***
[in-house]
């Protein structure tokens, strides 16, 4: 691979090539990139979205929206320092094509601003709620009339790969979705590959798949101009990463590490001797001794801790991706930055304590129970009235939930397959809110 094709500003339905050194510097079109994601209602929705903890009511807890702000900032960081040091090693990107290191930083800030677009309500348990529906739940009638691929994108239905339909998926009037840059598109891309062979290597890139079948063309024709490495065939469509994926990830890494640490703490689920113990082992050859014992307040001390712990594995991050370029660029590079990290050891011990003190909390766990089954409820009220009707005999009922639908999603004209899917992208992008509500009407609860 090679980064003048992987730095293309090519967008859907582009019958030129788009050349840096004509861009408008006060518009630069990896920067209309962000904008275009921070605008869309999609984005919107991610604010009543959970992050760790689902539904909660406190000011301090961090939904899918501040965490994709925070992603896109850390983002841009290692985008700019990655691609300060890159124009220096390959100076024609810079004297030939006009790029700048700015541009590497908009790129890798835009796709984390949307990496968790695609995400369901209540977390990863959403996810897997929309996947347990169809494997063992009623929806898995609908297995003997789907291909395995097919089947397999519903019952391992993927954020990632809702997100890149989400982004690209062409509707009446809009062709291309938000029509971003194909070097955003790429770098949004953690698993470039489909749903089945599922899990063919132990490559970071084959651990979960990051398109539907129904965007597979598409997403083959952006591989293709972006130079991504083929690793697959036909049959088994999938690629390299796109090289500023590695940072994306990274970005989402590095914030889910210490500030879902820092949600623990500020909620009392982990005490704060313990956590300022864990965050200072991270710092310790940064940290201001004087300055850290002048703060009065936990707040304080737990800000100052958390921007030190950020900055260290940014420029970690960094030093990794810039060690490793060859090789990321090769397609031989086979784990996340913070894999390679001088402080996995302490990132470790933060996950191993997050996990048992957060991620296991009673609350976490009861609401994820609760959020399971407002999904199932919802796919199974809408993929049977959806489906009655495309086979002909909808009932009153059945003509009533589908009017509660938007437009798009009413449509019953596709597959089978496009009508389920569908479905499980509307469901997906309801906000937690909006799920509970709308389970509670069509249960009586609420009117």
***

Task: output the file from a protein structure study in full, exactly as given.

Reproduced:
[in-house]
């Protein structure tokens, strides 16, 4: 691979090539990139979205929206320092094509601003709620009339790969979705590959798949101009990463590490001797001794801790991706930055304590129970009235939930397959809110 094709500003339905050194510097079109994601209602929705903890009511807890702000900032960081040091090693990107290191930083800030677009309500348990529906739940009638691929994108239905339909998926009037840059598109891309062979290597890139079948063309024709490495065939469509994926990830890494640490703490689920113990082992050859014992307040001390712990594995991050370029660029590079990290050891011990003190909390766990089954409820009220009707005999009922639908999603004209899917992208992008509500009407609860 090679980064003048992987730095293309090519967008859907582009019958030129788009050349840096004509861009408008006060518009630069990896920067209309962000904008275009921070605008869309999609984005919107991610604010009543959970992050760790689902539904909660406190000011301090961090939904899918501040965490994709925070992603896109850390983002841009290692985008700019990655691609300060890159124009220096390959100076024609810079004297030939006009790029700048700015541009590497908009790129890798835009796709984390949307990496968790695609995400369901209540977390990863959403996810897997929309996947347990169809494997063992009623929806898995609908297995003997789907291909395995097919089947397999519903019952391992993927954020990632809702997100890149989400982004690209062409509707009446809009062709291309938000029509971003194909070097955003790429770098949004953690698993470039489909749903089945599922899990063919132990490559970071084959651990979960990051398109539907129904965007597979598409997403083959952006591989293709972006130079991504083929690793697959036909049959088994999938690629390299796109090289500023590695940072994306990274970005989402590095914030889910210490500030879902820092949600623990500020909620009392982990005490704060313990956590300022864990965050200072991270710092310790940064940290201001004087300055850290002048703060009065936990707040304080737990800000100052958390921007030190950020900055260290940014420029970690960094030093990794810039060690490793060859090789990321090769397609031989086979784990996340913070894999390679001088402080996995302490990132470790933060996950191993997050996990048992957060991620296991009673609350976490009861609401994820609760959020399971407002999904199932919802796919199974809408993929049977959806489906009655495309086979002909909808009932009153059945003509009533589908009017509660938007437009798009009413449509019953596709597959089978496009009508389920569908479905499980509307469901997906309801906000937690909006799920509970709308389970509670069509249960009586609420009117």